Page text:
So you own an iPhone, and you want to know what the best apps for Apple’s smartphone are, naturally enough. After all, the reason that many folks choose Apple is for its famous app ecosystem.
Recently, we looked at the best Android apps across a number of articles, splitting them up into different categories such as utilities, reference and so forth (see the final article in that series here, which has links to all the others in the introduction).
And over the last week and a half, we’ve been doing the same thing with the iPhone. We’ve already looked at the best reference apps, productivity apps, utilities, communication apps, iPhone games, and hobby apps, and now, in this final article in the series, we’re going to look at news and reading apps.
Note that if you don’t want to follow such an in-depth examination of iPhone apps, and would rather see just a short summary of the most important software, you can simply check out our 10 essential iPhone apps article.
Furthermore, some of these apps cost money. If you’re not keen on spending, and would rather look at a list of the best free apps, then see our Top 30 must-have free iPhone apps.
Finally, if you know of a great app that we haven’t covered, please tell us about it in the comments section below. If you have time, give us the full name of the app, price, and a short description so other readers can learn about your favourites, too.
Okay, so without any further ado, let’s get on with looking at the best in news and reading apps, which includes the likes of Kindle, Feedly, and the trusty Beeb app.
By the way, if you want to download an app, simply click on the title, which links to the app in iTunes.
Among all the news apps for the iPhone, the BBC's has one of the best interfaces – it’s clean, with relevant headlines, good photos, and no advertisements. (Whether you agree with its angles and choice of coverage is another matter). There’s no disputing the fact that the Beeb has correspondents in every corner of the globe, covering some varied and widespread topics. Another perk of this app is that you can elect to view some news in other languages, such as Urdu, Arabic, and two kinds of Chinese.
RSS reader Feedly delivers the content you want from your favourite websites straight to your iPhone. It's also set to benefit considerably from the demise of Google Reader, which will be shut down at the start of July, with Feedly moving to cater for “Reader refugees” and promising a seamless migration from Google Reader to its service. At any rate, Feedly is an excellent RSS reader, and you can read more about it in our full review.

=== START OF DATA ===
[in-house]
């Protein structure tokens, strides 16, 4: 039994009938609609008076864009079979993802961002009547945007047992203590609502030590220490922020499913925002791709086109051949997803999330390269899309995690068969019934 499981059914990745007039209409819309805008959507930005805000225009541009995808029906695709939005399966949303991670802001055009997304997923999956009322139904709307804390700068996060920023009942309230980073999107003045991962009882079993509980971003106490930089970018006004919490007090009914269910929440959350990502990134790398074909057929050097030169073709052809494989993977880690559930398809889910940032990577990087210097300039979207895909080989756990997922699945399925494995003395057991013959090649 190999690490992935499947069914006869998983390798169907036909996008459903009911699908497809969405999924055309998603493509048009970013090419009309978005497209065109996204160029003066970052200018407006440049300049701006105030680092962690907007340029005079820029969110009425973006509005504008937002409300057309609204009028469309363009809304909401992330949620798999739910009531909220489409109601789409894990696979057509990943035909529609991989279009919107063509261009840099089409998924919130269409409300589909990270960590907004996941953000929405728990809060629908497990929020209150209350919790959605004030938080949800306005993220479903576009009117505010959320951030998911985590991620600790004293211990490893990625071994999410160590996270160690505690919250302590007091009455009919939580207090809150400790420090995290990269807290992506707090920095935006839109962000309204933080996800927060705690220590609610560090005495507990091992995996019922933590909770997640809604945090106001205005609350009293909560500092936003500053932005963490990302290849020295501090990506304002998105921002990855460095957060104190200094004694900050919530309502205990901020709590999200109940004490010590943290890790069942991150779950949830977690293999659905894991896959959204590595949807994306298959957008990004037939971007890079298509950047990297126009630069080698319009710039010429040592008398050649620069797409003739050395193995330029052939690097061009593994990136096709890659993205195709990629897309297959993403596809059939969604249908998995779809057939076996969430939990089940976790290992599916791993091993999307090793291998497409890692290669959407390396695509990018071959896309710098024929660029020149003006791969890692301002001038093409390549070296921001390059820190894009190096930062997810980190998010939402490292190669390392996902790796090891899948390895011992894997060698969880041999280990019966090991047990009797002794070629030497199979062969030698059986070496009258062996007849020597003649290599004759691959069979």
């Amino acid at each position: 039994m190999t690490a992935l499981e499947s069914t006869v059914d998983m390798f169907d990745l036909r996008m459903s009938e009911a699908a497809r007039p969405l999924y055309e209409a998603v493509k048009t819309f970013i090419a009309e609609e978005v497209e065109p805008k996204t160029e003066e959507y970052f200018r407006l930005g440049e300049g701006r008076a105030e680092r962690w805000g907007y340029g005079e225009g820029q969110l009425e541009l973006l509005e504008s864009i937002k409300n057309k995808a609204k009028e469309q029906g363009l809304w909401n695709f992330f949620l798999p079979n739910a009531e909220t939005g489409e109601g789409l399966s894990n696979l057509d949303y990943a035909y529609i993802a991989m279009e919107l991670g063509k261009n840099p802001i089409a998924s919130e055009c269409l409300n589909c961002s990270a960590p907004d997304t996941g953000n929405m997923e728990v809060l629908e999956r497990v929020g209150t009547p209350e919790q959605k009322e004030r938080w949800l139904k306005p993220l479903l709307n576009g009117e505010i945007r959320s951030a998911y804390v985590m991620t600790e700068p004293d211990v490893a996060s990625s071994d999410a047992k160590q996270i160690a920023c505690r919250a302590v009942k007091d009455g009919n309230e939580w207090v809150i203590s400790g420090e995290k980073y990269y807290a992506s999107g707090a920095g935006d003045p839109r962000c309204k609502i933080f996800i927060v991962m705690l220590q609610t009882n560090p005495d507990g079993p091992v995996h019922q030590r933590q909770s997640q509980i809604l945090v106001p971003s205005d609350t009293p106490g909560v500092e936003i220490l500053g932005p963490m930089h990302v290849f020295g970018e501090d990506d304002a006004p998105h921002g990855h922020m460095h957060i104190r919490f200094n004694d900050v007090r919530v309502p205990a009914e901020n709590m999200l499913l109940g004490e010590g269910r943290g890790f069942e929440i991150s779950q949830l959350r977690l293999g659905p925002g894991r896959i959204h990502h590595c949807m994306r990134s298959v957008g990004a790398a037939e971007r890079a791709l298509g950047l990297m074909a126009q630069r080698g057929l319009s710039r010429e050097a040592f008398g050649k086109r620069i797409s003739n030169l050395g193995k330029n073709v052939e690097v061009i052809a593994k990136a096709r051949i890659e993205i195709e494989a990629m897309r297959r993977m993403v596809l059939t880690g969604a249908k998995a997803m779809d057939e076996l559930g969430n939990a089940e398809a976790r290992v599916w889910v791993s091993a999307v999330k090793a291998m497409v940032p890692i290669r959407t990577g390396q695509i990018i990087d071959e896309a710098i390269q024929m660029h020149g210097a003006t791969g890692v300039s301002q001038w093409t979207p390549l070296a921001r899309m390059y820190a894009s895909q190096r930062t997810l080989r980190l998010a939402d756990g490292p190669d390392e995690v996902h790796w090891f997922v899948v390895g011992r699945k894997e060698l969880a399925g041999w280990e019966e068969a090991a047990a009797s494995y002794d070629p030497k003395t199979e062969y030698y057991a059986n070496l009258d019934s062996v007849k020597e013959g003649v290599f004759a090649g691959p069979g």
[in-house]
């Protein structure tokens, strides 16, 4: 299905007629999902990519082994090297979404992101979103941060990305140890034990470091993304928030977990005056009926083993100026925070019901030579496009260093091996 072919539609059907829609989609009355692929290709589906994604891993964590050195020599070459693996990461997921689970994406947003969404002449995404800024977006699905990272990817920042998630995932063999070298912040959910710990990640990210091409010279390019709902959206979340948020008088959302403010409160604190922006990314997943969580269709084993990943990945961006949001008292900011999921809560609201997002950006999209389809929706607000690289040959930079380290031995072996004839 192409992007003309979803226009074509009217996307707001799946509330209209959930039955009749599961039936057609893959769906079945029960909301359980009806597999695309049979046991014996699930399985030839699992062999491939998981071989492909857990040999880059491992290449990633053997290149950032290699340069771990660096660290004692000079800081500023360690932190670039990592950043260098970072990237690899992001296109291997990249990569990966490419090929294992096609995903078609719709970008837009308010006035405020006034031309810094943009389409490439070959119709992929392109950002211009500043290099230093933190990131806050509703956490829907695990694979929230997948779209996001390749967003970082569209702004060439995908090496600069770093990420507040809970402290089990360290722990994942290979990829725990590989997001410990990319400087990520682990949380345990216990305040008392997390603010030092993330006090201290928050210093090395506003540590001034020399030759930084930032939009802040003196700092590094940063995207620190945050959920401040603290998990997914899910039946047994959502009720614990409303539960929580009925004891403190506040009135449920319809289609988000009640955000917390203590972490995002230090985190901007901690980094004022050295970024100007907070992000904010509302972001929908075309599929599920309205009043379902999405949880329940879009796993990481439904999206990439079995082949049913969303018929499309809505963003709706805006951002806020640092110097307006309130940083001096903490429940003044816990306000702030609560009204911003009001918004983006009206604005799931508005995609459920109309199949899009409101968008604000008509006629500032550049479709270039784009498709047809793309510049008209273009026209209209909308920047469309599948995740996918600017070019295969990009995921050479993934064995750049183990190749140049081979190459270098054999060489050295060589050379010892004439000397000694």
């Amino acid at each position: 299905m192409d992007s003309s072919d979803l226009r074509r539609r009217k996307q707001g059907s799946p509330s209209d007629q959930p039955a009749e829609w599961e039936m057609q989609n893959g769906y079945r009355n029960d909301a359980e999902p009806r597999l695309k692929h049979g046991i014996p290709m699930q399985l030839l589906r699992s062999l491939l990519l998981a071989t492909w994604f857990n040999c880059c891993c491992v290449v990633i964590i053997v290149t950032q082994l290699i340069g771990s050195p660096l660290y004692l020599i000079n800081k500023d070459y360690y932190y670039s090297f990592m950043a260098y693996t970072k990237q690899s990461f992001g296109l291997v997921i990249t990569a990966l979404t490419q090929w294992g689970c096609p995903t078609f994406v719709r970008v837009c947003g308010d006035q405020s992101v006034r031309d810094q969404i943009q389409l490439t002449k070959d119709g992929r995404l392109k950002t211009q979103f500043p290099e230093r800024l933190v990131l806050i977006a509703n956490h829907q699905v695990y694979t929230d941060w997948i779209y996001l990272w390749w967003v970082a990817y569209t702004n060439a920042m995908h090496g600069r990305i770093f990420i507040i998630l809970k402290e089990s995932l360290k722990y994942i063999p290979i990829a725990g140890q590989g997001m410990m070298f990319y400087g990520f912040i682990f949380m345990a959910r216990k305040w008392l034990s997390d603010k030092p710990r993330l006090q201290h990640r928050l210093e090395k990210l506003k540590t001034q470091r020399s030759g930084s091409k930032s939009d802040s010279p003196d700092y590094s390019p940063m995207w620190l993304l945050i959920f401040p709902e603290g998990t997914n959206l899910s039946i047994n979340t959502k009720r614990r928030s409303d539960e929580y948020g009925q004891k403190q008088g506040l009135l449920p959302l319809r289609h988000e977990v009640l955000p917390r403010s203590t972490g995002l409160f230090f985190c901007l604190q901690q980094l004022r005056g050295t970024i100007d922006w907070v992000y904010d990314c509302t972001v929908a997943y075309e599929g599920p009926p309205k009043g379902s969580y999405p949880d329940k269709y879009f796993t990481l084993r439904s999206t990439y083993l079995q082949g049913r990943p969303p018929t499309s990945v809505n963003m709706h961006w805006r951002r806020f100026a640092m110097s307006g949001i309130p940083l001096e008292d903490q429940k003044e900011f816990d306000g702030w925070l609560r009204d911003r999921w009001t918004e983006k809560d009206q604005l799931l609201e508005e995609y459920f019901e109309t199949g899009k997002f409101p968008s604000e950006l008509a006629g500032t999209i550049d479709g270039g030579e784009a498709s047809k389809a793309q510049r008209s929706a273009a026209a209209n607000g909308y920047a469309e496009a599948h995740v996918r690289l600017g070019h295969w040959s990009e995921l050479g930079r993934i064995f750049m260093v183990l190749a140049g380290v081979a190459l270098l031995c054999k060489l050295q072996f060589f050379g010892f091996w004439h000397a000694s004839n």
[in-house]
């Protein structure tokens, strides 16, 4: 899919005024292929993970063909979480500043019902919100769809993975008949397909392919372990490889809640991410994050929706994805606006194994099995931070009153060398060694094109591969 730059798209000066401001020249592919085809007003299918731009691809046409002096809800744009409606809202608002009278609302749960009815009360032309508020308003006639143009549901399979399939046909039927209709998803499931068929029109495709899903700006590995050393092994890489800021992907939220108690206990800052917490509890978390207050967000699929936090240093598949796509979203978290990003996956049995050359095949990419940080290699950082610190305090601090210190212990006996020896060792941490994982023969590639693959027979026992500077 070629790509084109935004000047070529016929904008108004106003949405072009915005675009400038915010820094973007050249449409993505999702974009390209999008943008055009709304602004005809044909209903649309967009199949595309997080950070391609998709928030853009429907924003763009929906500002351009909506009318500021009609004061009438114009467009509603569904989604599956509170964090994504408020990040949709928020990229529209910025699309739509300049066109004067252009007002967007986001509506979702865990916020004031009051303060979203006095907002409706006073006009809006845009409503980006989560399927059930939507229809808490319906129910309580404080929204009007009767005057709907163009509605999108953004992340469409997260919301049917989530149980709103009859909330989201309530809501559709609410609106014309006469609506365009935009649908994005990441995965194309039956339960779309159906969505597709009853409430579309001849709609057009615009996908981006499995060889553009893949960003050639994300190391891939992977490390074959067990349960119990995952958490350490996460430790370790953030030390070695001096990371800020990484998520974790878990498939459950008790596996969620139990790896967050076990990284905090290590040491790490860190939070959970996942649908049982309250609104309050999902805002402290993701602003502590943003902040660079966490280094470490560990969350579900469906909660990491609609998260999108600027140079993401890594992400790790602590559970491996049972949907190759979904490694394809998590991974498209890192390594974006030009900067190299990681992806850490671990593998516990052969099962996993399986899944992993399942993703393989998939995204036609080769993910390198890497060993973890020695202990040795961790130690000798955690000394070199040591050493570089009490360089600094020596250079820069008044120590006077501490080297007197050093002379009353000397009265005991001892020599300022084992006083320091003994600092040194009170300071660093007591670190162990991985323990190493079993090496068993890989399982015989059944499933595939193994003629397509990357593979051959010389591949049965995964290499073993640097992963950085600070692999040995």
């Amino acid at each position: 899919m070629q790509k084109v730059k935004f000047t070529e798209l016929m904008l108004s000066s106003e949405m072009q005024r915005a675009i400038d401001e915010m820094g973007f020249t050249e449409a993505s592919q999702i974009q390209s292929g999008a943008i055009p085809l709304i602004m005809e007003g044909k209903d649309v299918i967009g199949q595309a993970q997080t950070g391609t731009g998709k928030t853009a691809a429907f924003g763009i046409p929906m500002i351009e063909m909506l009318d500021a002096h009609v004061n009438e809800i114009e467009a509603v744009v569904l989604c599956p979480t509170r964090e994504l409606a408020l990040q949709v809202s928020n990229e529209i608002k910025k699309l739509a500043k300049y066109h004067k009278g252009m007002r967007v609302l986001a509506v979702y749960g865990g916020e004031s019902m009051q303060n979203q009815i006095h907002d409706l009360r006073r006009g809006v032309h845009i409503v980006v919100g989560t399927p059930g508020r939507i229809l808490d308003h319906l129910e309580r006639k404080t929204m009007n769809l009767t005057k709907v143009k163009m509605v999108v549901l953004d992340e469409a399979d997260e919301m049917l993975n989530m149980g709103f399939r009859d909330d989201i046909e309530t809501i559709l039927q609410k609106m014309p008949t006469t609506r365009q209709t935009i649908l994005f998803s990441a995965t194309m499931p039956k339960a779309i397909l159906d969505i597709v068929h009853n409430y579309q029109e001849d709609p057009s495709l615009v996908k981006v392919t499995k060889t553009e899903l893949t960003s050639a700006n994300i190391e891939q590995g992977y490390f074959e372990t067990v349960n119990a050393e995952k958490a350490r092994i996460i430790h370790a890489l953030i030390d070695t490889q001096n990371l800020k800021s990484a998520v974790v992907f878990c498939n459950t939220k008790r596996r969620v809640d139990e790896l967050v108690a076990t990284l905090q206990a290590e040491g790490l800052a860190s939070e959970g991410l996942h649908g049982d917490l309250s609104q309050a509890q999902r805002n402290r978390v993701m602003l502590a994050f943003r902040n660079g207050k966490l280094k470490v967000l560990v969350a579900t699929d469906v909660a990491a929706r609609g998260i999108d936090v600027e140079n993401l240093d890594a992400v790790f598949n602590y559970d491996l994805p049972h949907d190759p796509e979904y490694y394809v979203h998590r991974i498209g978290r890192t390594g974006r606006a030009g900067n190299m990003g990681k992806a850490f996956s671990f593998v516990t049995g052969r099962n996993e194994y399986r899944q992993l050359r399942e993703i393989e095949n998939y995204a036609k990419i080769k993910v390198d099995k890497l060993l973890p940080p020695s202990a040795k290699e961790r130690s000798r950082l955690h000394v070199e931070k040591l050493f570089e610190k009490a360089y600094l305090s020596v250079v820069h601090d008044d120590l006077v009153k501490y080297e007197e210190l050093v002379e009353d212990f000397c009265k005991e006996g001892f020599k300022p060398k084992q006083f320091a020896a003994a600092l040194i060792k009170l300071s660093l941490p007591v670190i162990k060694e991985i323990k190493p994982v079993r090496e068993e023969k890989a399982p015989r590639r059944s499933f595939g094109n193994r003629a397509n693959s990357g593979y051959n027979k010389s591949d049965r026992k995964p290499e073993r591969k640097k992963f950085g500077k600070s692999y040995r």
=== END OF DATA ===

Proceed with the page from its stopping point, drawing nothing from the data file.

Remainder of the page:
Flipboard (an app initially designed for the iPad) curates content from your social networks and web partners (think periodicals, blogs, etc) based on your interests, and turns them into stunning magazine-like digital pages. The app is free to download and requires a free user account. Flipboard absolutely shines on the iPad, taking advantage of swiping gestures with both visual and interactive grace. It's still elegant on the iPhone, but a little tight.
If Kindle and Nook don't tickle your fancy, Apple has its own little online bookstore where you can download and save novels, magazines, newspapers, and other reading material – and yes, many of the books and periodicals are free! iBooks, a personal digital library, works on the iPad as well, so you can browse for books on the go from your phone and save them to read on the tablet later.
If you read a lot, Instapaper helps you in two ways. Firstly, it strips out some of the annoying ads, images, and extra junk on a web page so that it's easier to read on a small screen. Secondly, it saves web pages and content for you to read later by downloading a simplified version of them (again, stripped of junk). Read newspaper articles, blogs, and other online content – even when you don't have a signal – when they're saved to Instapaper.
Read books, magazines, and newspapers right on your iPhone without ever buying an e-reader. The Kindle app gives you access to hundreds of thousands of books – many of which are free – and a pile of different newspapers and magazines.
Anti-Amazon book lovers might prefer an app from Barnes & Noble for reading on their iPhones, namely the Nook app. Nook and Kindle do largely the same thing (give you access to an impressive library of books, newspapers, magazines, and other things to read), although their interfaces and experiences are different. Whether you like Amazon or B&N is largely a matter of personal preference. The Nook app feels a little more graceful in its design, whereas the Kindle app looks more utilitarian.
News reader Pulse brings together all the stories you want to read. The free app lets you choose and share the stories you care about, from thousands of news sources, blogs, and social networks. It offers a much more streamlined approach to reading content online on a tiny screen, though it's not quite as beautifully laid out as Flipboard. If you prefer a more standardised experience, though, with less pizzaz, Pulse is a great option.
StumbleUpon, the site that helps you explore your interests widely across the web and find web pages you might not have discovered otherwise, has put its love of discovery on Apple's smartphone with a StumbleUpon iPhone app. This app is a compelling and cerebral plaything, although the tight dimensions of the iPhone’s screen hold it back a touch. For more details on this offering, see our full StumbleUpon review.